tue 23/07/2024

Catastrophe, Channel 4 | reviews, news & interviews

Catastrophe, Channel 4

Catastrophe, Channel 4

Sharon Horgan and Rob Delaney have created a sitcom for grown-ups to fall in love with

Horgan and Delaney's 'Catastrophe' is a comedy success

There’s a tricky balancing act involved when writing a sitcom. Too much "sit" and you’re in danger of losing the laughs, too much "com" and it becomes increasingly difficult to find the space to land a serious dramatic punch. Get one of these things wrong and, like a fat man facing a baby on a see-saw, it looks all wrong and is no fun for anyone.

Catastrophe, Channel 4’s new sitcom, written by and starring Sharon Horgan (Pulling, Dead Boss) and US stand-up Rob Delaney (Burning Love), approaches this dilemma with a classic love story: girl meets boy, girl gets pregnant, both try to work out what each other’s surname is while contemplating parenthood and marriage.

Horgan plays a woman who meets a dashing American in a bar. The pair embark on a whirlwind, six-night stand with an end date conveniently defined by his ticket home. It all finishes amicably enough with each having clear affection for the other – the perfect end to a strings-free liaison. Well, not quite. In fact, that’s just the beginning. The resulting pregnancy sees two people trying to negotiate their way out of shit creek with pampers for paddles and a scant knowledge of each other, save for sexual proclivity.

Maybe the oxytocin flooding my system is blinding me to the show’s faults, but I'm struggling to find any

By upsetting the usual order of things in this way, Horgan and Delaney have a nifty device for introducing the characters – we get to know them as they’re getting to know themselves – and they are a delight. Hugely likeable and well-defined, they have a chemistry that's a joy to watch. Horgan’s clever, foul-mouthed teacher is equal parts neuroses and sweary certainty, while Delaney’s American ad-man is chivalrous and charming, but also solid and dependable – interestingly, this is played with a confidence not often linked to these attributes. It’s a good call and makes for a refreshing change.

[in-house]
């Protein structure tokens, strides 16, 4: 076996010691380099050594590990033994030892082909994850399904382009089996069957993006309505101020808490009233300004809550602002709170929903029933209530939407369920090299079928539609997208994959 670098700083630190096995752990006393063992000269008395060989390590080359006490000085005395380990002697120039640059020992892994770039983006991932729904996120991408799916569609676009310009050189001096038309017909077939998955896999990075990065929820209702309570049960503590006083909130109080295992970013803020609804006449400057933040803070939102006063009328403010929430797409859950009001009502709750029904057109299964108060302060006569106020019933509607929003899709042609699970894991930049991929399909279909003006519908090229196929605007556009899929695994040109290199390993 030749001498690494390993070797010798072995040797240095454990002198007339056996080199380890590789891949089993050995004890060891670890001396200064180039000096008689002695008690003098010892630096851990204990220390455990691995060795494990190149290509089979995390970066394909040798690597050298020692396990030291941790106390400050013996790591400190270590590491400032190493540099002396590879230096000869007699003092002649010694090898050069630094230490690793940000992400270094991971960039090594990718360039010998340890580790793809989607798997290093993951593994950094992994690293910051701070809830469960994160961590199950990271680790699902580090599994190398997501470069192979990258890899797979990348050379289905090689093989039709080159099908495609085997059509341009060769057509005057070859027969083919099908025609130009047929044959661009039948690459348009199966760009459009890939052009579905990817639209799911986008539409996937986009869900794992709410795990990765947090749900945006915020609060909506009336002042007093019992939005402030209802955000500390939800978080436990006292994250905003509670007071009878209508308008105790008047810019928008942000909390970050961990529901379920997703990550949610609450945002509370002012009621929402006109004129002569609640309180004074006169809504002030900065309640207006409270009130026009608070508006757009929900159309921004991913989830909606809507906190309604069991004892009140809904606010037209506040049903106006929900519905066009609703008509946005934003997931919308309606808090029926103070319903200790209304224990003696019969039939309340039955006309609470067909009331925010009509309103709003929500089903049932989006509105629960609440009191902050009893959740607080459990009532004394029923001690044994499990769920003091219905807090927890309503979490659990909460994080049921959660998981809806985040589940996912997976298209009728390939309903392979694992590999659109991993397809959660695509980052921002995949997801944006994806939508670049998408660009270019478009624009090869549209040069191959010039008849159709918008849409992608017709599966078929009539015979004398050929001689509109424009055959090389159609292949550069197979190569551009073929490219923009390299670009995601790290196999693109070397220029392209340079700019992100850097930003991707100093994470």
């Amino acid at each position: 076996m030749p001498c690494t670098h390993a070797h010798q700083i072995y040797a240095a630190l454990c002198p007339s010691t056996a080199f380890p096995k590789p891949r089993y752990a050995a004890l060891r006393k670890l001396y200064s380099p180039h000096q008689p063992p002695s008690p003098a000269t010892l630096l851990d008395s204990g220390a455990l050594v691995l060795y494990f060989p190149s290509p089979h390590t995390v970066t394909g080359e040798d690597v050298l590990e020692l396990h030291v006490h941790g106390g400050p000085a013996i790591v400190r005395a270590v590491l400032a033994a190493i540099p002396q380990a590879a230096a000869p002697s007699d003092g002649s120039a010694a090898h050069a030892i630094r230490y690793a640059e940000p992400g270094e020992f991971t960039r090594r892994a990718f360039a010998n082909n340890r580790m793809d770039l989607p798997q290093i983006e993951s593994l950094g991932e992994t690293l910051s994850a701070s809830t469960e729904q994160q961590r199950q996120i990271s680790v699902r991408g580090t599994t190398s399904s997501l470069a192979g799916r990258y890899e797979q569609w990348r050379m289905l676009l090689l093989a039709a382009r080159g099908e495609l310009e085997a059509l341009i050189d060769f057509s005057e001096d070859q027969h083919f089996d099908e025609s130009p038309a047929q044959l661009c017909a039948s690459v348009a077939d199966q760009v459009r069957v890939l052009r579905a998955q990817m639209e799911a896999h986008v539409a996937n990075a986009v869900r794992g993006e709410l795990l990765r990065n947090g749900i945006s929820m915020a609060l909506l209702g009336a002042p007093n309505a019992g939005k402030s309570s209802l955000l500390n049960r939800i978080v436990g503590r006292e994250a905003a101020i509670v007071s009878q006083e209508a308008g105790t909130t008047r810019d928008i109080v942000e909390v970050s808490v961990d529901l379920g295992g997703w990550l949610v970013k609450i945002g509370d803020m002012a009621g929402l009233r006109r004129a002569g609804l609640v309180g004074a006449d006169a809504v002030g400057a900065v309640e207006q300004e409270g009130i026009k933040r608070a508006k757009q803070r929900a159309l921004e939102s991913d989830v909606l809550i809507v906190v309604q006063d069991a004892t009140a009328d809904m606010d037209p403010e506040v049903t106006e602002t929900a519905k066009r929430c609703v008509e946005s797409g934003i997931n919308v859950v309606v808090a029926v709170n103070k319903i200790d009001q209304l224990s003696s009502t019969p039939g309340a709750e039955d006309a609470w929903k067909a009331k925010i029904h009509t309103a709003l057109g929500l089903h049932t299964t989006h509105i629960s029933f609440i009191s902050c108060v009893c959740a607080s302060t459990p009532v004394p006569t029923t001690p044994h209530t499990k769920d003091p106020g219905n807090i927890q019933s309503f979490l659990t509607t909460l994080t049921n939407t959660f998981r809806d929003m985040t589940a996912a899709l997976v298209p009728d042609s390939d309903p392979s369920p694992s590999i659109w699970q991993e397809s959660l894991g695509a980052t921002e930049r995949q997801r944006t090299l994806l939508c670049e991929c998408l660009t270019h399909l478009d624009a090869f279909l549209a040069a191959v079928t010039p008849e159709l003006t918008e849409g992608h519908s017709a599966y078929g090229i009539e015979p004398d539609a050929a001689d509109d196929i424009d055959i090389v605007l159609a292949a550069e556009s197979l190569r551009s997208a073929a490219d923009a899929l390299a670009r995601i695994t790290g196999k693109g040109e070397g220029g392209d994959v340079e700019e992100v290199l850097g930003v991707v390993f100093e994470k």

The fact that the characters are so well-drawn from the outset is important as the motivation is key. It may not be your average relationship (whatever that is), but it really doesn’t feel like too much of a stretch for these disparate, desperate characters to want to make a go of having a baby despite barely knowing each other. More than that, we want it to work.

That’s the "sit", but what of the "com"? The back-to-front set-up is also fertile ground for gags (of which there are many). Often filthy, very funny, and occasionally dark, it includes some of the most frank descriptions of childbirth ever heard on TV and a triumph of a scene which relies on seemingly endless repetition of the word “cancer” for laughs. Context is everything, after all – something that must have informed the beautiful use of the other C-bomb that was left to hang in the air before the ad break broke the mood.

A dinner party hosted by the object of this insult (Horgan’s uptight, homeopathy-loving “friend”, played by Ashley Jensen) was another carefully crafted set-piece stuffed full of laughs and showcased just how good the assembled supporting cast really is. All this and there's still Carrie Fisher to come in episode two.

Now, maybe I’m in the initial stages of attraction and the oxytocin flooding my system is blinding me to the show’s faults, but I'm struggling to find any. It’s early days and I don’t want to rush things – we’ve only just met after all – but you know what? I’d really like to see it again.

The leads are hugely likeable and well-defined, with a chemistry that's a joy to watch


Editor Rating: 
Average: 4 (1 vote)

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Its great to see a strong British sitcom make its debut after a real dearth of quality in a genre we Brits used to dominate. Spiky, smart and most importantly very, very funny. God bless Sharon Horgan.

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